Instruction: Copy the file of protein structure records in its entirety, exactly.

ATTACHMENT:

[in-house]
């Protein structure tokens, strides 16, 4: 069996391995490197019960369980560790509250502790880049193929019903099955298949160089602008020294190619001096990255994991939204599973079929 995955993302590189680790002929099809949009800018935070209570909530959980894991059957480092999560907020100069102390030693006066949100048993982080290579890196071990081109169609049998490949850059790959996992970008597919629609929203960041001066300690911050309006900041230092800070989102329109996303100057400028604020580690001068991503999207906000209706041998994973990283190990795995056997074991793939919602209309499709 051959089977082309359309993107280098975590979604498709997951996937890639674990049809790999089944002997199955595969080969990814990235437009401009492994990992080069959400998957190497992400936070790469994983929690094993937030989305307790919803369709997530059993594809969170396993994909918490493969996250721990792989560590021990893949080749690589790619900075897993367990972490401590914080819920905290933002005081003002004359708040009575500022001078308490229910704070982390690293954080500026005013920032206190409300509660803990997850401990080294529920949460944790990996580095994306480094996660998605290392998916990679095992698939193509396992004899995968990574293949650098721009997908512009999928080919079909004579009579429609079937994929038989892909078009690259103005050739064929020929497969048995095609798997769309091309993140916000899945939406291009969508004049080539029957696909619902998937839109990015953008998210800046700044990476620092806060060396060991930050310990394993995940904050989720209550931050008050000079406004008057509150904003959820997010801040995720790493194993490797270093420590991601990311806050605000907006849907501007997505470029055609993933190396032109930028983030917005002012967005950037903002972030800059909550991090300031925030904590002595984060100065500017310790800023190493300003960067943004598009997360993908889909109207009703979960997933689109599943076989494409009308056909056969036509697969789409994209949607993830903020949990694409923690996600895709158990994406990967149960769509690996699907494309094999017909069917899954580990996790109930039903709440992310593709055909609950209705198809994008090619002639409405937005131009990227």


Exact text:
[in-house]
């Protein structure tokens, strides 16, 4: 069996391995490197019960369980560790509250502790880049193929019903099955298949160089602008020294190619001096990255994991939204599973079929 995955993302590189680790002929099809949009800018935070209570909530959980894991059957480092999560907020100069102390030693006066949100048993982080290579890196071990081109169609049998490949850059790959996992970008597919629609929203960041001066300690911050309006900041230092800070989102329109996303100057400028604020580690001068991503999207906000209706041998994973990283190990795995056997074991793939919602209309499709 051959089977082309359309993107280098975590979604498709997951996937890639674990049809790999089944002997199955595969080969990814990235437009401009492994990992080069959400998957190497992400936070790469994983929690094993937030989305307790919803369709997530059993594809969170396993994909918490493969996250721990792989560590021990893949080749690589790619900075897993367990972490401590914080819920905290933002005081003002004359708040009575500022001078308490229910704070982390690293954080500026005013920032206190409300509660803990997850401990080294529920949460944790990996580095994306480094996660998605290392998916990679095992698939193509396992004899995968990574293949650098721009997908512009999928080919079909004579009579429609079937994929038989892909078009690259103005050739064929020929497969048995095609798997769309091309993140916000899945939406291009969508004049080539029957696909619902998937839109990015953008998210800046700044990476620092806060060396060991930050310990394993995940904050989720209550931050008050000079406004008057509150904003959820997010801040995720790493194993490797270093420590991601990311806050605000907006849907501007997505470029055609993933190396032109930028983030917005002012967005950037903002972030800059909550991090300031925030904590002595984060100065500017310790800023190493300003960067943004598009997360993908889909109207009703979960997933689109599943076989494409009308056909056969036509697969789409994209949607993830903020949990694409923690996600895709158990994406990967149960769509690996699907494309094999017909069917899954580990996790109930039903709440992310593709055909609950209705198809994008090619002639409405937005131009990227």